The health status of racial and ethnic minority groups in the U. S. has improved steadily over the last century. Despite such progress, disturbing disparities in health persist between majority and minority populations. In 1997, for example, average life expectancy at age 65 was 16.1 years for African Americans and 17.8 years for Caucasians. Demographic projections predict a substantial change in the racial and ethnic makeup of the older population, heightening the need to examine and reduce differences in health and life expectancy. Research to date has shown that health disparities are associated with a broad, complex, and interrelated array of factors. Disease risk, diagnosis, progression, response to treatment, caregiving, access to care, and overall quality of life each may be affected by variables such as race, ethnicity, gender, socioeconomic status, age, education, occupation, country of origin, and possibly other lifetime and lifestyle differences. The NIA is committed to addressing health disparities through its research programs. For example, Satellite Diagnostic and Treatment Centers, part of the national Alzheimer's Disease Centers (ADC) Program, have successfully recruited African Americans, Hispanics, Native Americans, and American Indian/Alaska Natives to AD prevention and treatment studies. Researchers on the NIA's Religious Orders Study have made a major effort to enroll African American members of the Catholic clergy; the nature of the study population enables the etiology and pathology of AD to be established among individuals with similar educations, occupations, socioeconomic status, and lifestyles. Five ADCs received funding in 2000 and 2001 specifically to encourage minority-related research, and in 2001 half of the NIA Director's Reserve funds, which encourage collaborative research projects, were allocated to minority-focused research. In addition, the NIA recently completed a year-long review of these issues and developed a comprehensive strategic plan to address health disparities in the older population.
Racial Differences in Cognitive Performance in Elders Disappear When Quality of Education Is Assessed. Racial comparisons on intelligence tests, neuropsychological tests, cognitive tests, and dementia batteries generally have shown that despite equating the groups on variables such as years of education and socioeconomic status, African Americans score lower on these measures than Caucasians. In this study, investigators reassessed the results of a standard neuropsychological test battery using an estimate of quality of education, the individual's score on the Reading Recognition subtest from the Wide Range Achievement Test (WRAT). After adjusting for this score, the majority of previously noted test score differences between African Americans and Caucasians became non-significant. This finding indicates a factor that can account for ethnic group differences on cognitive tests, and suggests characteristics that can be incorporated into new cognitive tests and measures that are culturally fair.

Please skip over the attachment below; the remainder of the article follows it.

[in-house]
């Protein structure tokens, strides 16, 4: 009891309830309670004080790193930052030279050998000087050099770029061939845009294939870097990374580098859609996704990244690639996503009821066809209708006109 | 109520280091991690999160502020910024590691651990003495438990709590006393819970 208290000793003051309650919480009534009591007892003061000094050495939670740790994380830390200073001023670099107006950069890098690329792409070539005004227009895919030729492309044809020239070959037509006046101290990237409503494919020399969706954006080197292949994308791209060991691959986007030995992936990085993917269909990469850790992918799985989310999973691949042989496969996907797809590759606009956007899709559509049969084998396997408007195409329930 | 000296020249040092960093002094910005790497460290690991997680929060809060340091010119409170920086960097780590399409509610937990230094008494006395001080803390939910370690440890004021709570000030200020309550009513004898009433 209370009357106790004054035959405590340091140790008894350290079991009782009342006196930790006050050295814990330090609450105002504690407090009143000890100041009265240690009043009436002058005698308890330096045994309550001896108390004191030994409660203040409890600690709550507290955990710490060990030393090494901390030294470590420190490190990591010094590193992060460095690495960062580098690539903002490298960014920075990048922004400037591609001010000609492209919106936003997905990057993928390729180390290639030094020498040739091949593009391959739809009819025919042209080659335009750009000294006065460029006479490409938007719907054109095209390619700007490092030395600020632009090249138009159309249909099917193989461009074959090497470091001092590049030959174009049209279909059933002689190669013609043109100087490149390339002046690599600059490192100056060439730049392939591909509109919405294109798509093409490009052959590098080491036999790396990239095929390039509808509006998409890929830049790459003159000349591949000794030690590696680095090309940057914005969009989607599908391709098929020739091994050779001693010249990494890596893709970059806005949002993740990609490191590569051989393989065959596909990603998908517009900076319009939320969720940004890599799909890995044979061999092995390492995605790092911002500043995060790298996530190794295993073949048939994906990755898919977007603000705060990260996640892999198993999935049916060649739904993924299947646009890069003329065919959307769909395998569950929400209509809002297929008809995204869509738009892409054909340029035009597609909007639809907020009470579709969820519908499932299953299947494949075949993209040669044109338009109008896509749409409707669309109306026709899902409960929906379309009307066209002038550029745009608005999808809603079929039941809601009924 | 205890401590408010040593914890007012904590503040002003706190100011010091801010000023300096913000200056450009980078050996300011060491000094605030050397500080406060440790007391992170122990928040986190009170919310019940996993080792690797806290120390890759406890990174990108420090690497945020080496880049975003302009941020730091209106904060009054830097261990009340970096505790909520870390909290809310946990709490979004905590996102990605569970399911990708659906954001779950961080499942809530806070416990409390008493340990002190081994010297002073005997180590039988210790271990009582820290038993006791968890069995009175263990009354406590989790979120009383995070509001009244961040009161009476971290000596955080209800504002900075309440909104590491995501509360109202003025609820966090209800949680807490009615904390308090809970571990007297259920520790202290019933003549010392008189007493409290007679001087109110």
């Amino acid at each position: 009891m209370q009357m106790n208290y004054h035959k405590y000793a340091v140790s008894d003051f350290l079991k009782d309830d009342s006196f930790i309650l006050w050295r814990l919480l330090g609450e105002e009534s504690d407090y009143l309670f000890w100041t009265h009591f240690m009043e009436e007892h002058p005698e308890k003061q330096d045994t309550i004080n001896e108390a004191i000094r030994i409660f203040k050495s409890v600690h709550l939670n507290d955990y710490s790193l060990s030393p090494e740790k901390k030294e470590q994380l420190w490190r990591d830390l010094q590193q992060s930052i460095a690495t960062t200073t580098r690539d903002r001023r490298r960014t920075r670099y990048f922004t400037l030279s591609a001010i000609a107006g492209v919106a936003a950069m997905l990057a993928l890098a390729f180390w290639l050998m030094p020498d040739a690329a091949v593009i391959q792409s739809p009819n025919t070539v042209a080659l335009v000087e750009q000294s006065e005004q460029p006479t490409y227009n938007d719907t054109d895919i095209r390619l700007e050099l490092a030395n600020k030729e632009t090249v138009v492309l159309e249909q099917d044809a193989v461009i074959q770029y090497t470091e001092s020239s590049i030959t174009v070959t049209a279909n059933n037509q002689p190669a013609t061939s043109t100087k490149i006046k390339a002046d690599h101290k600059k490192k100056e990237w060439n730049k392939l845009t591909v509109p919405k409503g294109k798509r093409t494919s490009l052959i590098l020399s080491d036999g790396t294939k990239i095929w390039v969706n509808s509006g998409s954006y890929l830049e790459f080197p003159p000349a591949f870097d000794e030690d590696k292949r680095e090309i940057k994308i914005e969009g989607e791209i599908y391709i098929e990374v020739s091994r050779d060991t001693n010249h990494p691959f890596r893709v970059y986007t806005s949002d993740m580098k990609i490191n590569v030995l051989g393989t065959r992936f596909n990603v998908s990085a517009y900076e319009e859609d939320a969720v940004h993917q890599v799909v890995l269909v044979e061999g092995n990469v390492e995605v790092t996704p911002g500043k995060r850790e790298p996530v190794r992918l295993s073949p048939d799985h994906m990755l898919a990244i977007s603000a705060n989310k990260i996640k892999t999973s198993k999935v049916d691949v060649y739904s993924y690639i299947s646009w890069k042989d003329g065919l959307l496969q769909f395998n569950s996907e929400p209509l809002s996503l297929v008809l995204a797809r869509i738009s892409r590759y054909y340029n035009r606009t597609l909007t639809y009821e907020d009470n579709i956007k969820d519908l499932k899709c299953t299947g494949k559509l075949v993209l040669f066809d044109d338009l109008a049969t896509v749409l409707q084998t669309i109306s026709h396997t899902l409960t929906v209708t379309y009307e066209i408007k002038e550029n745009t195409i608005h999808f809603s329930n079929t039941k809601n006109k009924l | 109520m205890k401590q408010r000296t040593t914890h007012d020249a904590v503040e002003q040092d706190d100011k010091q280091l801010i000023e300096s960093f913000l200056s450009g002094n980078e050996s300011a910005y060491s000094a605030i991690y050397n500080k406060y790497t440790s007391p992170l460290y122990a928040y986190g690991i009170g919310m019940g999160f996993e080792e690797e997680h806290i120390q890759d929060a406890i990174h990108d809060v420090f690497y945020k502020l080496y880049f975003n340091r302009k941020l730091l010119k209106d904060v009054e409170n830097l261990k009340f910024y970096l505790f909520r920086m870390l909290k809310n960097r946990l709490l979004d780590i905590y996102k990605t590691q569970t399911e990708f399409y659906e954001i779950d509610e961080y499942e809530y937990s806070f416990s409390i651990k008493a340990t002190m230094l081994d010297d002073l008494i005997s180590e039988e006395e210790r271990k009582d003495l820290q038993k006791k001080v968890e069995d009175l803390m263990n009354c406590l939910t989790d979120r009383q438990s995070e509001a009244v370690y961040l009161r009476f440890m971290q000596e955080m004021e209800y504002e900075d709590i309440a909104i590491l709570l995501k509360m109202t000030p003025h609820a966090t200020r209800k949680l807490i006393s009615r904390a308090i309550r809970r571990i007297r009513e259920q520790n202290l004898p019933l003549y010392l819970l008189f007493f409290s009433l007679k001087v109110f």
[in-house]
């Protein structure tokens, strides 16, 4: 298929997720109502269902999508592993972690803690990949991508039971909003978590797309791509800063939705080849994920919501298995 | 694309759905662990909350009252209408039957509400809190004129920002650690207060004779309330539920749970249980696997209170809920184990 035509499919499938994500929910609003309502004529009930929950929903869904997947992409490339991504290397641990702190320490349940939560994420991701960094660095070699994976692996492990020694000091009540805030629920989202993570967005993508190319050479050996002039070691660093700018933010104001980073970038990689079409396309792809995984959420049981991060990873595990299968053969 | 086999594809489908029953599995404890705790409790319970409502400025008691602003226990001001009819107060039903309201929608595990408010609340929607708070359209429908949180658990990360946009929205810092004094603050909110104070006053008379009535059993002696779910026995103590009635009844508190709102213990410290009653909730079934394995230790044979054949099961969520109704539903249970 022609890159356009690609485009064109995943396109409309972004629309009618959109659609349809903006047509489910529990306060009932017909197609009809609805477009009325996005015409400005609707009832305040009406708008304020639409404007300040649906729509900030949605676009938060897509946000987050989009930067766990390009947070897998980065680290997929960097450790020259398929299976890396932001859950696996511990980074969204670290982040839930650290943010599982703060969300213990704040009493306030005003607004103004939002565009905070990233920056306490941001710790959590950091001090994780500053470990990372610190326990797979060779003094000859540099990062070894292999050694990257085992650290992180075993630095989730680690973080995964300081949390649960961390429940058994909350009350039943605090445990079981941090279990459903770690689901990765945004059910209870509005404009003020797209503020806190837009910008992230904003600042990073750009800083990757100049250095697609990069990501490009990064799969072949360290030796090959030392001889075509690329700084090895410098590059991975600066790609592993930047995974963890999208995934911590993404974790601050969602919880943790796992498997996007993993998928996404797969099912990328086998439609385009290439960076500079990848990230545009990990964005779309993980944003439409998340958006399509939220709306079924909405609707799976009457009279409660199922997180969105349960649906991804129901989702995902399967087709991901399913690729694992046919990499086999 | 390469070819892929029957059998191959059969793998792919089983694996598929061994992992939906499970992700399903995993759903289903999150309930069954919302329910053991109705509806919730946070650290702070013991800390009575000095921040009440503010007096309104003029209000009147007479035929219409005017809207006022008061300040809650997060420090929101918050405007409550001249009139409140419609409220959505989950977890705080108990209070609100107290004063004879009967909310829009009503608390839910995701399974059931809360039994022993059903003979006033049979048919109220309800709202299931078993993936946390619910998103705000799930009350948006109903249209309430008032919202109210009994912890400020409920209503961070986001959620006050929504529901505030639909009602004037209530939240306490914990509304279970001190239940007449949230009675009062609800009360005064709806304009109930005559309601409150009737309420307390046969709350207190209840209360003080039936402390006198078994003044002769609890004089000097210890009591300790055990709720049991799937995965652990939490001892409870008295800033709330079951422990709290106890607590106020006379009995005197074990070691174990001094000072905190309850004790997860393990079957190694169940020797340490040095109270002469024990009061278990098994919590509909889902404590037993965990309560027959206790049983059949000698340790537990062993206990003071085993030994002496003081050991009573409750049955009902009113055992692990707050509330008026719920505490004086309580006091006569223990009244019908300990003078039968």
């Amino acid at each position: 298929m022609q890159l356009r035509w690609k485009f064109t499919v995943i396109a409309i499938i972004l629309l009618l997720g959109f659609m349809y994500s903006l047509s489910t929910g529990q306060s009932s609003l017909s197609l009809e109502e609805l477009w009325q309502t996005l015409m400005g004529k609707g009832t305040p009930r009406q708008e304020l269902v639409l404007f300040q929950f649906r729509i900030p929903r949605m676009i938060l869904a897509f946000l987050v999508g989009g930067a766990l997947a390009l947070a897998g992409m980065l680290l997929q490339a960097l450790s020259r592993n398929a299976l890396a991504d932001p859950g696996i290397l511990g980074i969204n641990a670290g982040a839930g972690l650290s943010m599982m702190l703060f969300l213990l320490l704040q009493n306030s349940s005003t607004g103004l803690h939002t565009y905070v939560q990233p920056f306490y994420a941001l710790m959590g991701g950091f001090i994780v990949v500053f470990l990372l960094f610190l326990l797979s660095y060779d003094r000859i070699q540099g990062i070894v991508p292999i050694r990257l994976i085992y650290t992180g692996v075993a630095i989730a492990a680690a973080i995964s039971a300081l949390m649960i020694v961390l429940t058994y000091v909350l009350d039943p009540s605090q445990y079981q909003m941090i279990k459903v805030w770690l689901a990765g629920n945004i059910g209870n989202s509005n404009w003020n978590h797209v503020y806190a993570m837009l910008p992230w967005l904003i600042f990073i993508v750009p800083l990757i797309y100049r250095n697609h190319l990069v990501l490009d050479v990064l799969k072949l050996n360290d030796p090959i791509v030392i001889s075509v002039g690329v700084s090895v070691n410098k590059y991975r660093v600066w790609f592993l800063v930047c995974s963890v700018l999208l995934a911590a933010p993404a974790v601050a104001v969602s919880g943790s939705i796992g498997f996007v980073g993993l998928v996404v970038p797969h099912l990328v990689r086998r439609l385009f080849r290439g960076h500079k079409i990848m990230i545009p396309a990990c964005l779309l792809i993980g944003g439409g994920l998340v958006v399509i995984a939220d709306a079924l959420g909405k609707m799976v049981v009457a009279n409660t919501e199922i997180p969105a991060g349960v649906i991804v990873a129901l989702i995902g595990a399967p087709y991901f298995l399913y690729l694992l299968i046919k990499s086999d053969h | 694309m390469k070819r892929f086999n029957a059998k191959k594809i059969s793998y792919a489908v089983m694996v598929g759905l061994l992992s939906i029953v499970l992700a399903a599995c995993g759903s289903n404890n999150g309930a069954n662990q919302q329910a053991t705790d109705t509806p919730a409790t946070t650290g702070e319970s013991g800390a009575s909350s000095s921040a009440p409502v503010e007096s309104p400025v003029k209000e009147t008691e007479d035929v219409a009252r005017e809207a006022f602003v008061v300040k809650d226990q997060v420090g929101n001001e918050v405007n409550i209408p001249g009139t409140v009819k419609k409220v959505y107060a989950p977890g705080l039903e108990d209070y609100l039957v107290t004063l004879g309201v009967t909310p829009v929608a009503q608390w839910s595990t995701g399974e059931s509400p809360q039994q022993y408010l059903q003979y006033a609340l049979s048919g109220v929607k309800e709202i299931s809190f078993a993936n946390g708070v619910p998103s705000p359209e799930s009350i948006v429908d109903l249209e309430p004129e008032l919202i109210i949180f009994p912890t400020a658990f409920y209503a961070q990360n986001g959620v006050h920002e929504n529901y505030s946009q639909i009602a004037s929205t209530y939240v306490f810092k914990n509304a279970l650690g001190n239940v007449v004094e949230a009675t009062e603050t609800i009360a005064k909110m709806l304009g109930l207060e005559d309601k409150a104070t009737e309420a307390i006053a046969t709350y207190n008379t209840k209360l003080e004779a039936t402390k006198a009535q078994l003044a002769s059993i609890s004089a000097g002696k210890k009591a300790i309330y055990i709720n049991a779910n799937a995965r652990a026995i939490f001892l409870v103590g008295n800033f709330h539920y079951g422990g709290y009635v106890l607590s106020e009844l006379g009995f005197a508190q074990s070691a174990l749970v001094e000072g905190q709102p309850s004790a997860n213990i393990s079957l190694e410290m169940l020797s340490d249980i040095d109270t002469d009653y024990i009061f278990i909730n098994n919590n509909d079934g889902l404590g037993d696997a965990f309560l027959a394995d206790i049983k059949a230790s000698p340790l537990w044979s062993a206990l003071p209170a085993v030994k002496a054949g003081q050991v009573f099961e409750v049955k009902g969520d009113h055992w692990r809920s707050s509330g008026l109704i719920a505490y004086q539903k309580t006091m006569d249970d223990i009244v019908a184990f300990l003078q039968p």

More African-Americans Than Africans Get Alzheimer's Disease. Over a 5-year period, researchers followed 2,147 African-Americans in Indianapolis, Indiana, and 2,459 Yoruba in Ibadan, Nigeria, age 65 and older, to see if they developed dementia and AD. They used a screening instrument that they developed specifically for use in comparative epidemiological studies of dementia in culturally disparate non-literate and literate populations. All participants at both sites received the same examination, which included an interview, neuropsychological testing, examination by a physician, and laboratory and imaging studies, when deemed clinically appropriate. Great care was taken to ensure that diagnostic consistency was maintained within and between sites. The results indicated that in the African-American group, 3.24 percent per year developed dementia, including 2.52 percent per year who developed AD. In the African group, 1.35 percent per year developed dementia, including 1.15 percent per year who developed AD. The identification of populations in which the prevalence of AD is much lower or much higher than that in the United States may greatly facilitate our understanding of the disease's etiology.
Future Research Directions in Health Disparities
Resource Centers for Minority Aging Research (RCMARs). The NIA-supported Resource Centers for Minority Aging Research continue to represent one of the Institute's most visible and focused efforts to build the national research infrastructure for minority aging research. The six RCMARs maintain active involvement in activities addressing the original RCMAR mission of establishing a research mentoring mechanism in minority health, enhancing professional diversity in minority health research, evaluating/developing measurement tools tailored to minority populations, and developing strategies for recruiting and retaining minority research participants. The RCMAR program is scheduled for renewal in FY 2002. To increase the impact of research on the minority community, the second generation of RCMARs will have a stronger central theme at each Center, will further emphasize mentoring responsibilities, and will integrate their activities with those of other NIA-supported Center programs.